Sayre looks forward to serving as supervisor
FRONT ROYAL – Local attorney and former Front Royal Town Councilman Thomas Sayre joins the Warren County Board of Supervisors this month.
Sayre won the seat in the Nov. 3 election, defeating Shenandoah Farms residents Ralph Rinaldi and Dee Schools. Sayre succeeds Richard Traczyk who decided not to run for a fourth term.
Sayre spoke Thursday about his expectations for serving as the Shenandoah District representative on the board. A.S. Rhodes and Ressie Jeffries elementary schools remain at the top of the list of facilities in need of repairs or renovations, Sayre said. It was his understanding that, in the case of Jeffries, the county needs to consider either building a new school or renovating the existing facility.
“At this point, from what I’ve heard, I’d be more in favor of renovating the existing school,” Sayre said. “That’s a cheaper option, and also I like Ressie Jeffries. It’s a fine infrastructure of a school.”
Sayre said he hasn’t visited either school in the last six months but has been inside Jeffries for events in the past. He didn’t attend the work session held on the school’s condition but said he has talked to people, including county officials, about the facility.
Sayre noted that during his campaign he heard more concerns about Rhodes from his constituents.
“When I was going door to door I did hear some issues that A.S. Rhodes has that I think need to be addressed,” Sayre said.
Parents of school children also expressed concern about bus stops in the county, Sayre added.
Constituents also had concerns about the condition of a railroad crossing on Rockland Road, Sayre said. The supervisor acknowledged that while the county doesn’t have jurisdiction over railroad crossings, the board can work with the company and try to have the crossing smoothed out. Sayre said the board could discuss the concerns with company representatives to see what remedies are available.
“I promised the citizens I’m going to work on that,” Sayre said.
Sayre represents several sanitary districts. The county is working with the Shenandoah Farms Sanitary District and the Virginia Department of Transportation to improve the neighborhood’s roads. Sayre noted the importance of the cost-sharing program in place to make this happen.
“The people in the Shenandoah Farms, they liked how the program was working,” Sayre said.
Sayre will be the first town resident on the board since Ron Llewellyn who lost election in 2007 to Glenn White. Sayre and the rest of the board will continue to work with Town Council on issues of mutual interest. Sayre had left council at the end of his term in December 2014 and did not participate in the town’s negotiations with the county for another agreement pertaining to revenue sharing from the U.S. 340-522 North Corridor. At least two council members opposed the agreement. But Sayre said he supports the agreement.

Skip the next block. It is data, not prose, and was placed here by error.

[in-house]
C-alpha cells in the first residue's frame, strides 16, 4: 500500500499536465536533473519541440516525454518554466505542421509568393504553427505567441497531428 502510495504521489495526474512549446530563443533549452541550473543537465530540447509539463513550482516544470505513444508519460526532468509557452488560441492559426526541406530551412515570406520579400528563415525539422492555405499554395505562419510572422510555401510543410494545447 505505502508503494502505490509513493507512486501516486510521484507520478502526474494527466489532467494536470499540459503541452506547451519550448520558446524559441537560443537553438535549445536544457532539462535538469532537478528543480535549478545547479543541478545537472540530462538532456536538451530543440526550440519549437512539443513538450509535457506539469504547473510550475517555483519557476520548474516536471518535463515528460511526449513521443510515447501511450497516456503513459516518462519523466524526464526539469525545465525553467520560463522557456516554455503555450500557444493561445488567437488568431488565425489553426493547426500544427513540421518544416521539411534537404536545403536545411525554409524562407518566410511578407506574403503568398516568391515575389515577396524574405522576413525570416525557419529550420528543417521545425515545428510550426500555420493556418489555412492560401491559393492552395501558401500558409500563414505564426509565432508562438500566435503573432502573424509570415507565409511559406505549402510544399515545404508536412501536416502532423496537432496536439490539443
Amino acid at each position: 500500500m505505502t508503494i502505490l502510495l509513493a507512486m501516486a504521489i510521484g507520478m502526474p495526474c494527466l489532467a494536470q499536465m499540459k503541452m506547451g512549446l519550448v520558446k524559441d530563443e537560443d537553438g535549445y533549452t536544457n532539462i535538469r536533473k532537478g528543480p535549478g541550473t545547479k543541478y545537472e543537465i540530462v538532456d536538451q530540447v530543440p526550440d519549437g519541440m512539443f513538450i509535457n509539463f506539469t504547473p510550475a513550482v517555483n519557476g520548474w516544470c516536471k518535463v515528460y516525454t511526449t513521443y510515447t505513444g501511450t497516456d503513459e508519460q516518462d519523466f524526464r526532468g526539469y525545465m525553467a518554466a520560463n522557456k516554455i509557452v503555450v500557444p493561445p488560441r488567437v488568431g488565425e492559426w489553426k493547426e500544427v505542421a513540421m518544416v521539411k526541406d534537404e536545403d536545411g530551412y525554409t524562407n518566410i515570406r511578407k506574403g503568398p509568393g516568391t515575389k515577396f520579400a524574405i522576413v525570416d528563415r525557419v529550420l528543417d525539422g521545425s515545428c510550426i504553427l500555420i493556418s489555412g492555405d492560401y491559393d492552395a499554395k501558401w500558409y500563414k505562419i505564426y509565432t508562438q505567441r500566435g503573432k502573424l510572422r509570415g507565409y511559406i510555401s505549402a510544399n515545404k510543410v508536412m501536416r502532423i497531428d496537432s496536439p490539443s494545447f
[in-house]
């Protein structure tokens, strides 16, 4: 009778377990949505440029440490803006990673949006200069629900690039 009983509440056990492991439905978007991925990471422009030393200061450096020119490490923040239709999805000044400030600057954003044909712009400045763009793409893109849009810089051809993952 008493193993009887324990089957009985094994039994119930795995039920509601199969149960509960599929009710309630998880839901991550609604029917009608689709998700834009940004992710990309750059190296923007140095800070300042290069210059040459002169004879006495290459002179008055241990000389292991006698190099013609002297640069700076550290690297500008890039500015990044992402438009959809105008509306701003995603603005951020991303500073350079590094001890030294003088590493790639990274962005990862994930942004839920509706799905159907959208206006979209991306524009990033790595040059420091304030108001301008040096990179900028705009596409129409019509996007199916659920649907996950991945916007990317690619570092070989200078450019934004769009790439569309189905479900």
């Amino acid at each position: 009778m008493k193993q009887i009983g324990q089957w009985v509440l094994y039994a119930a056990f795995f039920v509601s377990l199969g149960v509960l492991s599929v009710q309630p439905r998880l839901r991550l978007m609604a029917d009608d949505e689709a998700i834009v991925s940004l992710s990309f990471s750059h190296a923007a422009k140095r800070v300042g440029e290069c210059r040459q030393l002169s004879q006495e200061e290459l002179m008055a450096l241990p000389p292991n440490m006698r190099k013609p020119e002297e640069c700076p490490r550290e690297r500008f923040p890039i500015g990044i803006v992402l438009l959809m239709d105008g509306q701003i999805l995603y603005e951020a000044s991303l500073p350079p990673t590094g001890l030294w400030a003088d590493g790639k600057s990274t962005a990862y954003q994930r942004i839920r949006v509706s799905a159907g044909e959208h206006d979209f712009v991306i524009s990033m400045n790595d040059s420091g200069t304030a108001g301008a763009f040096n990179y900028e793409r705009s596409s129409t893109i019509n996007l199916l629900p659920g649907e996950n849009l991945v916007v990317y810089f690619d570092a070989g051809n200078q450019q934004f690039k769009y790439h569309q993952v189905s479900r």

In preparation for his first term, Sayre said he’s spoken to fellow supervisors Daniel Murray Jr., Linda Glavis, Tony Carter and Archie Fox in advance of joining the board, though not necessarily in depth. Sayre said he attended a seminar in Richmond held for newly elected officials.
But Sayre’s no stranger to public service, having spent time on town council and much of the work by that body and the Board of Supervisors is the same. However, Sayre noted that rather than serving in an at-large capacity as a councilman, now he’ll represent a specific, albeit larger, area of the county that also includes part of the town. Additionally, the county has a larger government as well as a school system.
“It definitely covers a broader range of agencies and people,” Sayre said.
Sayre noted that he would try use his background in business administration and finance, his experience working with the attorney general’s office in West Virginia and the talents of his colleagues on the board to continue the county’s progress.
“I think it’s going to be easier said than done controlling the spending and balancing the budget but I’m going to do my best,” Sayre said.
Contact staff writer Alex Bridges at 540-465-5137 ext. 125, or email@example.com
An earlier version of this story should have stated that Supervisor Thomas Sayre said he understood that the county was considering renovating Ressie Jeffries Elementary School or building a new facility.
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